Things to Do in Rome
Portico of Octavia was a large courtyard with many columns originally built in the 2nd century BC. It was rebuilt about 100 years later by Emperor Augustus and dedicated to his sister, Octavia. It once covered an area of almost 445 feet long and almost 380 feet wide, larger than a football field, and it had more than 300 Corinthian columns. The Temple of Juno Regina and the Temple of Jupiter Stator stood in the middle. Today not much remains of the structure compared to what it once was. Visitors can still see five columns and the ruins of the entrance gate.
In the Middle Ages, the ruins of the Portico of Octavia became the site of a fish market. A stone to the right of the portico's great arch still marks the location. Nearby you can find the Teatro Marcello, the Tiber River and Tiber Island, the Temple of Apollo Sosiano, and it's not far from the Roman Forum.
The Capitoline Hill is one of Rome’s famous seven hills, and in Italian it’s called the Campidoglio. The Piazza del Campidoglio is the trapezoidal space atop the hill, with buildings on three sides and a grand staircase on the fourth. The piazza and surrounding buildings were designed by Michelangelo in the mid-1500s.
Michelangelo employed several visual tricks to give the space a balanced feel, despite its lack of literal symmetry. He designed facades for the existing buildings, made the staircase more of a gradual ramp, and crafted a pattern to be inlaid in the piazza that deceives the eye into thinking it’s a perfect oval (it’s actually egg-shaped). The buildings once served as government buildings, but they now house the Capitoline Museums. At the center of the Piazza del Campidoglio is a replica of an Ancient Roman bronze statue of Marcus Aurelius on horseback. The original bronze is nearby in the Capitoline Museums.
At first glance, this ancient open-air theater appears quite a bit like a mini-Colosseum. Built during the later years of the Roman Republic, it was built nearly 100 years before the famous Colosseum. Named by the Emperor Augustus in 11 BC after his recently deceased nephew Marcus Claudius Marcellus, the theater may be the oldest surviving of its kind in the world.
The structure’s archways and tiers comprise a semicircular design (unlike the Colosseum, which is completely circular.) The third tier was lost in reconstruction during the Middle Ages, but ornamental Doric and Ionic columns still frame the theater. In its prime the structure could hold more than 15,000 spectators and was one of the most popular entertainment venues in Ancient Rome. Live music and drama performances filled its seats until it was adopted by noble families and luxury apartments (which can still be seen today) were built atop the ruins.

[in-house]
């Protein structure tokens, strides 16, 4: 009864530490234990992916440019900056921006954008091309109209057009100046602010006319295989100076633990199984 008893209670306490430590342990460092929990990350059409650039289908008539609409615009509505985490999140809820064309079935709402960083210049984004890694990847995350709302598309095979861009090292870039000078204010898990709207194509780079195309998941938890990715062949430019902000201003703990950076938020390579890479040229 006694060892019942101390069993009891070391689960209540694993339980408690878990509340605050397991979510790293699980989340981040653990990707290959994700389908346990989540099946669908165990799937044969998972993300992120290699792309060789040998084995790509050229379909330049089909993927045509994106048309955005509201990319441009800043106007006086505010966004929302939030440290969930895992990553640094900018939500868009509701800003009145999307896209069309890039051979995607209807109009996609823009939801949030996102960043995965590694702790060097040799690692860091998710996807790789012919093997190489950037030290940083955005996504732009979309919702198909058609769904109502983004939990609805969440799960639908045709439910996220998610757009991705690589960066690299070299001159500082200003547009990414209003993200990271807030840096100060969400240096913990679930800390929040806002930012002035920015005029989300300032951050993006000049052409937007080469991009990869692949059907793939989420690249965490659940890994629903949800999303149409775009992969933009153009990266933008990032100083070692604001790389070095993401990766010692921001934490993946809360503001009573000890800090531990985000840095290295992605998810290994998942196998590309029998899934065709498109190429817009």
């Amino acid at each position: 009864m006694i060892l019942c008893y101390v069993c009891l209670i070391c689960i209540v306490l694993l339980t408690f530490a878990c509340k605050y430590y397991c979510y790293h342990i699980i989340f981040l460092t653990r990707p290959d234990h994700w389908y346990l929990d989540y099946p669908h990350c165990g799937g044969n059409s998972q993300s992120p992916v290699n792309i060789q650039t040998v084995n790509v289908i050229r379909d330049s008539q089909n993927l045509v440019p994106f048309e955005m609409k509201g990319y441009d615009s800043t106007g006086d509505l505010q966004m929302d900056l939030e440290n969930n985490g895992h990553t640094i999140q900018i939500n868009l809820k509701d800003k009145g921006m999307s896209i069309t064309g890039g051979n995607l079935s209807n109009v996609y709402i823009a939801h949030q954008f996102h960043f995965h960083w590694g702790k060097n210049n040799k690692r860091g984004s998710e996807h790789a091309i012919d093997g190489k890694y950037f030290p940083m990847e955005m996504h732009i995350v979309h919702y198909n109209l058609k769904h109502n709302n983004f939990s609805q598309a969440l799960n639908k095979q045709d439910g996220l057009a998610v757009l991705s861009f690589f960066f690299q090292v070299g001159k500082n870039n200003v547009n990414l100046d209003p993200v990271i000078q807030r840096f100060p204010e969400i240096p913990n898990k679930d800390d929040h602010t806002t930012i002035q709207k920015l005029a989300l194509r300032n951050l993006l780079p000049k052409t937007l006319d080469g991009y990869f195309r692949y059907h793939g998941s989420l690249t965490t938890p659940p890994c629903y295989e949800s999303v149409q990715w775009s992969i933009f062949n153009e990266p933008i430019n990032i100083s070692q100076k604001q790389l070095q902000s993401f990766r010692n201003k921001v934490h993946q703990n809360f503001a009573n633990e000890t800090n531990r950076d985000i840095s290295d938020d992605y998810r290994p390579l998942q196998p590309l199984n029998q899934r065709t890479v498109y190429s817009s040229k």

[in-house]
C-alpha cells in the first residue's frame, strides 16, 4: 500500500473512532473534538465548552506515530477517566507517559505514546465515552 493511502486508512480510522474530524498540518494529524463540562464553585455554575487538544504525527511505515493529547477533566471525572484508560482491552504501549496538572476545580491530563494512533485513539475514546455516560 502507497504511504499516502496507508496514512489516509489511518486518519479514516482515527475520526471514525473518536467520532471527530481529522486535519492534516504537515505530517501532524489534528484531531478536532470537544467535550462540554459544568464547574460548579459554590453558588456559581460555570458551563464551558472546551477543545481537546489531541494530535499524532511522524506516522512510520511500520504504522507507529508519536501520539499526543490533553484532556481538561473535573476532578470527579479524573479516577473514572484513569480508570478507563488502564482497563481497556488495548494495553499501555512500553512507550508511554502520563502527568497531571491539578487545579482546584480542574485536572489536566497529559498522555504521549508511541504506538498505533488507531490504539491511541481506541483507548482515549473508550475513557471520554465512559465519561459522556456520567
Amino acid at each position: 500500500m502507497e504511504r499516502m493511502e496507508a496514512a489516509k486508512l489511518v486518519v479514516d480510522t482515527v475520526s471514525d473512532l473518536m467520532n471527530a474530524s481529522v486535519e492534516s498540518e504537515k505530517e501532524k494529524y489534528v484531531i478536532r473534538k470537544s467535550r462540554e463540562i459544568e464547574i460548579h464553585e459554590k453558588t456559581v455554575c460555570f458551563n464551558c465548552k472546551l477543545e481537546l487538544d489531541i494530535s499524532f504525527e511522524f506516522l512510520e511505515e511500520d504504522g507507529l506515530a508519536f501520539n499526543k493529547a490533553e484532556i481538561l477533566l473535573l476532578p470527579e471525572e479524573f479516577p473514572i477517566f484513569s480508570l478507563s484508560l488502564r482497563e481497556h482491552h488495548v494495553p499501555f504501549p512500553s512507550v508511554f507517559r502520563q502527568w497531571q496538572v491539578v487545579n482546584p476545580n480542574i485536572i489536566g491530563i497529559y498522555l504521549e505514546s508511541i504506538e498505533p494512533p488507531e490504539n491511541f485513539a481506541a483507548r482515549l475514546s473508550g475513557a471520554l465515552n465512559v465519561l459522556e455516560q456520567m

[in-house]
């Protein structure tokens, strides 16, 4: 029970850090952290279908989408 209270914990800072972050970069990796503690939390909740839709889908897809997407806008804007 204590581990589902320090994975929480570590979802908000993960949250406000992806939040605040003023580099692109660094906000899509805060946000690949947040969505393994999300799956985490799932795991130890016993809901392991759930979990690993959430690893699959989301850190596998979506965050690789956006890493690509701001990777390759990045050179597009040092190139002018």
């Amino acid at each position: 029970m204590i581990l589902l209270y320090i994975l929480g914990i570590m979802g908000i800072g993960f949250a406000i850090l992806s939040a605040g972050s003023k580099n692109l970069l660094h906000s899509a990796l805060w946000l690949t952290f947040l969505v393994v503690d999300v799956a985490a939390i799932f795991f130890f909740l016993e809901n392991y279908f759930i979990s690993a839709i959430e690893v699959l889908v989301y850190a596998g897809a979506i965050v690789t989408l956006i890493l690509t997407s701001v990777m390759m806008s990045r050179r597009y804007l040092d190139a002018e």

Piazza della Repubblica is a square in Rome not far from Termini train station. The square was the original site of the Baths of Diocletian. It was known as Piazza Esedra until the 1950s, and many older locals still refer to it by its old name. In the center of the square is the large Fountain of the Naiads, or water nymphs. Figures of the four water nymphs adorn the sides of the fountain representing oceans, rivers, lakes, and underground water. When the fountain was unveiled in 1901, it was considered too provocative due to the nudity of the statues.
One of Rome's most well known streets, Via Nazionale, starts at Piazza della Repubblica. On this street and in the surrounding area you'll find upscale hotels, shops, restaurants, and cafes. Near the piazza is the Teatro Dell'Opera Di Roma, a lavish 19th century opera house. There are also several churches and ornate buildings in the area.
Caelian Hill is the most south-eastern hill of the of the famous “Seven Hills of Rome,” which are located east of the river Tiber and form the geographical heart of Rome, within the walls of the ancient city. The other hills are Aventine Hill, Capitoline Hill, Esquiline Hill, Quirinal Hill, Viminal Hill and Palatine Hill, where Romulus founded the city and where the main archaeological remains can still be seen today.
The hills were initially not grouped in any way, and only started to interact with each other when denizens began playing religious games and turned the valleys separating them into lively markets named fora in Latin. It wasn’t until the 4th century, however, that the Servian Walls were built to protect newly-formed Rome.
The Parco degli Acquedotti is one of Rome’s green spaces, and also one with major Ancient Roman structures in it. As the name tells you, a visit to the Parco degli Acquedotti means you get to see a Roman aqueduct - but in this park, you can actually see two.
Located just under five miles from Rome’s city center, the 593-acre Parco degli Acquedotti is criss-crossed by two different aqueducts, both of which were once critical parts of the Ancient Roman infrastructure. The two aqueducts in the park are Aqua Felix and Aqua Claudia. There’s also the ruins of a 2nd century palace in the park.
The Parco degli Acquedotti is largely undeveloped - so much so that livestock can sometimes be found grazing in its fields - but it’s close enough to the city that in nice weather it can be a welcome respite for both Romans and tourists to get away from the hectic city. You can reach the park via the Metro Line A, or by bus to the nearby Piazza Cinecitta.
The Castel Sant'Angelo is actually a tomb, Hadrian's Mausoleum. The Roman Emperor built it for himself and his family; their ashes were placed there in 138 AD. Other emperors are also buried there, but the tomb became a fortress in 401 AD; in 410 it was raided and the ashes were scattered. It is likely that Hadrian himself ended up in St. Peter's where a lot of the finest ornamentation of the mausoleum and other Roman buildings were taken.
It was named Castel Sant'Angelo after 590 AD when the Archangel Michael is said to have appeared on top of the building, signifying the end of the plague. From the 14th century, the popes turned the place into a residential castle, connecting it with St. Peter's by a fortified corridor. Since 1925, it has been a museum. The complex maze of rooms and corridors now house beautiful furnishings, paintings, sculptures, archaeological finds and historic weapons.
The Tiber River runs through Rome, and Tiber Island is its only plot of land, located toward the southern end of the river. At 885 feet long and 220 feet across at its widest point, the island has two bridges that have connected it to each side of the river since antiquity. Ponte Fabricio connects the island to the left bank of the river near the Theater of Marcellus, and Ponte Cestio connects to the Trastevere neighborhood on the right bank. The original bridges have been rebuilt several times.